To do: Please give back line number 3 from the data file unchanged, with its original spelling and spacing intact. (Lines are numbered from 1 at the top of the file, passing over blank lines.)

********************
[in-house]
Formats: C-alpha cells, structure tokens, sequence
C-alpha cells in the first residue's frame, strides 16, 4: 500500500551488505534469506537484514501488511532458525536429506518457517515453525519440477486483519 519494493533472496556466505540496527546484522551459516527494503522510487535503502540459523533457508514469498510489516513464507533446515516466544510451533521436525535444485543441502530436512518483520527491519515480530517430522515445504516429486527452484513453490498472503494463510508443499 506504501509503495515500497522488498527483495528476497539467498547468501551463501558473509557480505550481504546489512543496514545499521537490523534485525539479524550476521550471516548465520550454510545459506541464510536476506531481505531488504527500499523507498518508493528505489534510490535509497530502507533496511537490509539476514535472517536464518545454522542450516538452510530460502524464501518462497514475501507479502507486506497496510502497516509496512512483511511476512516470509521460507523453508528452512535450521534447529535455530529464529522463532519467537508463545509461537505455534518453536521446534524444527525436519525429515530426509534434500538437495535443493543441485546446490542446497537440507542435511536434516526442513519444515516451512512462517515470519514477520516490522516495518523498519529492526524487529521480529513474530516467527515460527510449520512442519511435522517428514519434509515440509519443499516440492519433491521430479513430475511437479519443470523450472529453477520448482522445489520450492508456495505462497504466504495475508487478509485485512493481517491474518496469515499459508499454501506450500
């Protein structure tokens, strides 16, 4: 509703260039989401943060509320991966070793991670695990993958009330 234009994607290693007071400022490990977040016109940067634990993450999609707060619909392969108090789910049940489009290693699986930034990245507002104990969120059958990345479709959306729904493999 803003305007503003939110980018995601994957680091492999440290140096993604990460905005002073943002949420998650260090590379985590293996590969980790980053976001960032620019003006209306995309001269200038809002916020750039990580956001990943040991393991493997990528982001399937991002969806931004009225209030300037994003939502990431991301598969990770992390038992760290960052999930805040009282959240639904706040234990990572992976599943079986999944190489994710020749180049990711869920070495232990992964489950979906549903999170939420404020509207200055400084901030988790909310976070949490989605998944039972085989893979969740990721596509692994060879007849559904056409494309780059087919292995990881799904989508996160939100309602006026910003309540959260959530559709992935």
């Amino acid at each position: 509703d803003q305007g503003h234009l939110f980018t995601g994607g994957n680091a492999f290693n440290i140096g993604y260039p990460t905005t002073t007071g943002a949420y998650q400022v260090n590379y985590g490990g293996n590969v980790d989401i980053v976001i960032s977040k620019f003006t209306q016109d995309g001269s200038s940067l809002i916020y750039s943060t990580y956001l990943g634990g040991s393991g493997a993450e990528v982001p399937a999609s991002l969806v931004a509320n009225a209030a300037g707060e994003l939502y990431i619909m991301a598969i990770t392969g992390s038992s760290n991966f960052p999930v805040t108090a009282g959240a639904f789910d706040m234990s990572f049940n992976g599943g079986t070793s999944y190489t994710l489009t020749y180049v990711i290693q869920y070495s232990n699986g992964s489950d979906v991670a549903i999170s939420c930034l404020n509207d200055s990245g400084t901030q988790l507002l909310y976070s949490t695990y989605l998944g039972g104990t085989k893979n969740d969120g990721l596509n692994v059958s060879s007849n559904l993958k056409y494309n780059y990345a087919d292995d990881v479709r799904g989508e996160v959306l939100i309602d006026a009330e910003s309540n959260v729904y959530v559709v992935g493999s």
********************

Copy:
C-alpha cells in the first residue's frame, strides 16, 4: 500500500551488505534469506537484514501488511532458525536429506518457517515453525519440477486483519 519494493533472496556466505540496527546484522551459516527494503522510487535503502540459523533457508514469498510489516513464507533446515516466544510451533521436525535444485543441502530436512518483520527491519515480530517430522515445504516429486527452484513453490498472503494463510508443499 506504501509503495515500497522488498527483495528476497539467498547468501551463501558473509557480505550481504546489512543496514545499521537490523534485525539479524550476521550471516548465520550454510545459506541464510536476506531481505531488504527500499523507498518508493528505489534510490535509497530502507533496511537490509539476514535472517536464518545454522542450516538452510530460502524464501518462497514475501507479502507486506497496510502497516509496512512483511511476512516470509521460507523453508528452512535450521534447529535455530529464529522463532519467537508463545509461537505455534518453536521446534524444527525436519525429515530426509534434500538437495535443493543441485546446490542446497537440507542435511536434516526442513519444515516451512512462517515470519514477520516490522516495518523498519529492526524487529521480529513474530516467527515460527510449520512442519511435522517428514519434509515440509519443499516440492519433491521430479513430475511437479519443470523450472529453477520448482522445489520450492508456495505462497504466504495475508487478509485485512493481517491474518496469515499459508499454501506450500